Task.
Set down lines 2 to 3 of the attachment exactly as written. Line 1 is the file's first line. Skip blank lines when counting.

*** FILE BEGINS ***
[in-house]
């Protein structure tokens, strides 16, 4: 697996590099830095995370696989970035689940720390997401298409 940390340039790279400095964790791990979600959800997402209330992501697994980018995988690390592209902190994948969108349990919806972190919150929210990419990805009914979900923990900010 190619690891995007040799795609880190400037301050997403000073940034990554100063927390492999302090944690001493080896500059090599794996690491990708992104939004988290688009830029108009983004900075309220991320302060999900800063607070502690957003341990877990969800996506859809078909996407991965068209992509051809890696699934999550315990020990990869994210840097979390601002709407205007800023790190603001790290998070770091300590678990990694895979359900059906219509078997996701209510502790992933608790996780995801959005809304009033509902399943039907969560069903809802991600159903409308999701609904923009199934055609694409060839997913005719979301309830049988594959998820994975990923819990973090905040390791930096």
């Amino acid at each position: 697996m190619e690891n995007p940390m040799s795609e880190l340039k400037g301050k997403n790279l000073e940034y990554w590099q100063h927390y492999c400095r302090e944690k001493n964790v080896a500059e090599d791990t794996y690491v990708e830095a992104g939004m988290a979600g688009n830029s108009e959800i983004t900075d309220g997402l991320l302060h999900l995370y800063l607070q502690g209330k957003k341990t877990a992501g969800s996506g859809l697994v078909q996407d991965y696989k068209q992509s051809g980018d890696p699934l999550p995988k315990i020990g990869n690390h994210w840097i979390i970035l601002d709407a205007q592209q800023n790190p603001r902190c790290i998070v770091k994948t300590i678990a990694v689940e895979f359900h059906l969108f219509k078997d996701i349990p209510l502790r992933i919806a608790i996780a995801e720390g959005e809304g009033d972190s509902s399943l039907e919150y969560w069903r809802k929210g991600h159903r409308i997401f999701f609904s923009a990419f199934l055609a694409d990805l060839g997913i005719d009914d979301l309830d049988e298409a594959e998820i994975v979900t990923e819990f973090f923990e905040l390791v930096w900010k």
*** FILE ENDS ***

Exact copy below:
């Protein structure tokens, strides 16, 4: 697996590099830095995370696989970035689940720390997401298409 940390340039790279400095964790791990979600959800997402209330992501697994980018995988690390592209902190994948969108349990919806972190919150929210990419990805009914979900923990900010 190619690891995007040799795609880190400037301050997403000073940034990554100063927390492999302090944690001493080896500059090599794996690491990708992104939004988290688009830029108009983004900075309220991320302060999900800063607070502690957003341990877990969800996506859809078909996407991965068209992509051809890696699934999550315990020990990869994210840097979390601002709407205007800023790190603001790290998070770091300590678990990694895979359900059906219509078997996701209510502790992933608790996780995801959005809304009033509902399943039907969560069903809802991600159903409308999701609904923009199934055609694409060839997913005719979301309830049988594959998820994975990923819990973090905040390791930096």
């Amino acid at each position: 697996m190619e690891n995007p940390m040799s795609e880190l340039k400037g301050k997403n790279l000073e940034y990554w590099q100063h927390y492999c400095r302090e944690k001493n964790v080896a500059e090599d791990t794996y690491v990708e830095a992104g939004m988290a979600g688009n830029s108009e959800i983004t900075d309220g997402l991320l302060h999900l995370y800063l607070q502690g209330k957003k341990t877990a992501g969800s996506g859809l697994v078909q996407d991965y696989k068209q992509s051809g980018d890696p699934l999550p995988k315990i020990g990869n690390h994210w840097i979390i970035l601002d709407a205007q592209q800023n790190p603001r902190c790290i998070v770091k994948t300590i678990a990694v689940e895979f359900h059906l969108f219509k078997d996701i349990p209510l502790r992933i919806a608790i996780a995801e720390g959005e809304g009033d972190s509902s399943l039907e919150y969560w069903r809802k929210g991600h159903r409308i997401f999701f609904s923009a990419f199934l055609a694409d990805l060839g997913i005719d009914d979301l309830d049988e298409a594959e998820i994975v979900t990923e819990f973090f923990e905040l390791v930096w900010k």